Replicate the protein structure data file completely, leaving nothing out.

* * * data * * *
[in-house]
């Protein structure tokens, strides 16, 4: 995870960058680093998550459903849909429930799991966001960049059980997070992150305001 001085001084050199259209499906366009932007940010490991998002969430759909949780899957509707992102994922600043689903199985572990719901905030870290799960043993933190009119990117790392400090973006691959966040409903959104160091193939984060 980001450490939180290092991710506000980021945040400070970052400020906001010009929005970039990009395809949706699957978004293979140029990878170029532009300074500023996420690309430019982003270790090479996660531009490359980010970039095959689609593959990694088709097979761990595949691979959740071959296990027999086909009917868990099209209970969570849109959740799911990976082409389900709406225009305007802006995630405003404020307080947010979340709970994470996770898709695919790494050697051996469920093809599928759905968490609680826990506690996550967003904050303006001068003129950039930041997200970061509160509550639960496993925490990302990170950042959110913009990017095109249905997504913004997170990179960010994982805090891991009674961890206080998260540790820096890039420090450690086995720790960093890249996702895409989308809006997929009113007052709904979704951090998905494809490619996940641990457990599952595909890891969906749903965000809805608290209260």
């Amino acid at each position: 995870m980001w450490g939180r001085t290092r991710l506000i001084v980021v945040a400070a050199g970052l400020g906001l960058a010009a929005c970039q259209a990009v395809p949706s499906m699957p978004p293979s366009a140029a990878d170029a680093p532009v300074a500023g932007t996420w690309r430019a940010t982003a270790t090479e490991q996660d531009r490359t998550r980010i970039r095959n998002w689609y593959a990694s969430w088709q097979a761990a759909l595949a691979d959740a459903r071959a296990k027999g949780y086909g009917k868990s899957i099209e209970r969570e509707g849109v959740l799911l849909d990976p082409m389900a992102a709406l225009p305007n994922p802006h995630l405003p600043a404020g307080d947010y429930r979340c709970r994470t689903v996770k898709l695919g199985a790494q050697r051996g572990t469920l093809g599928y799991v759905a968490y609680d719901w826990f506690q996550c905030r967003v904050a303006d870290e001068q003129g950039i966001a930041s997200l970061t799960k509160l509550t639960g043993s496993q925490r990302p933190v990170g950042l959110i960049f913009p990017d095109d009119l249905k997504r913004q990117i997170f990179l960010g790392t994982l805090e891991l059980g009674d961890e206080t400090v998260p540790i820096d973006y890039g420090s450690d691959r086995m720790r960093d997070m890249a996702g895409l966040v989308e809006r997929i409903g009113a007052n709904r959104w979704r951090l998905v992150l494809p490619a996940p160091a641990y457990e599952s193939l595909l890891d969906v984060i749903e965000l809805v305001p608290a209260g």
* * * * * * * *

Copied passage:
[in-house]
């Protein structure tokens, strides 16, 4: 995870960058680093998550459903849909429930799991966001960049059980997070992150305001 001085001084050199259209499906366009932007940010490991998002969430759909949780899957509707992102994922600043689903199985572990719901905030870290799960043993933190009119990117790392400090973006691959966040409903959104160091193939984060 980001450490939180290092991710506000980021945040400070970052400020906001010009929005970039990009395809949706699957978004293979140029990878170029532009300074500023996420690309430019982003270790090479996660531009490359980010970039095959689609593959990694088709097979761990595949691979959740071959296990027999086909009917868990099209209970969570849109959740799911990976082409389900709406225009305007802006995630405003404020307080947010979340709970994470996770898709695919790494050697051996469920093809599928759905968490609680826990506690996550967003904050303006001068003129950039930041997200970061509160509550639960496993925490990302990170950042959110913009990017095109249905997504913004997170990179960010994982805090891991009674961890206080998260540790820096890039420090450690086995720790960093890249996702895409989308809006997929009113007052709904979704951090998905494809490619996940641990457990599952595909890891969906749903965000809805608290209260």
């Amino acid at each position: 995870m980001w450490g939180r001085t290092r991710l506000i001084v980021v945040a400070a050199g970052l400020g906001l960058a010009a929005c970039q259209a990009v395809p949706s499906m699957p978004p293979s366009a140029a990878d170029a680093p532009v300074a500023g932007t996420w690309r430019a940010t982003a270790t090479e490991q996660d531009r490359t998550r980010i970039r095959n998002w689609y593959a990694s969430w088709q097979a761990a759909l595949a691979d959740a459903r071959a296990k027999g949780y086909g009917k868990s899957i099209e209970r969570e509707g849109v959740l799911l849909d990976p082409m389900a992102a709406l225009p305007n994922p802006h995630l405003p600043a404020g307080d947010y429930r979340c709970r994470t689903v996770k898709l695919g199985a790494q050697r051996g572990t469920l093809g599928y799991v759905a968490y609680d719901w826990f506690q996550c905030r967003v904050a303006d870290e001068q003129g950039i966001a930041s997200l970061t799960k509160l509550t639960g043993s496993q925490r990302p933190v990170g950042l959110i960049f913009p990017d095109d009119l249905k997504r913004q990117i997170f990179l960010g790392t994982l805090e891991l059980g009674d961890e206080t400090v998260p540790i820096d973006y890039g420090s450690d691959r086995m720790r960093d997070m890249a996702g895409l966040v989308e809006r997929i409903g009113a007052n709904r959104w979704r951090l998905v992150l494809p490619a996940p160091a641990y457990e599952s193939l595909l890891d969906v984060i749903e965000l809805v305001p608290a209260g």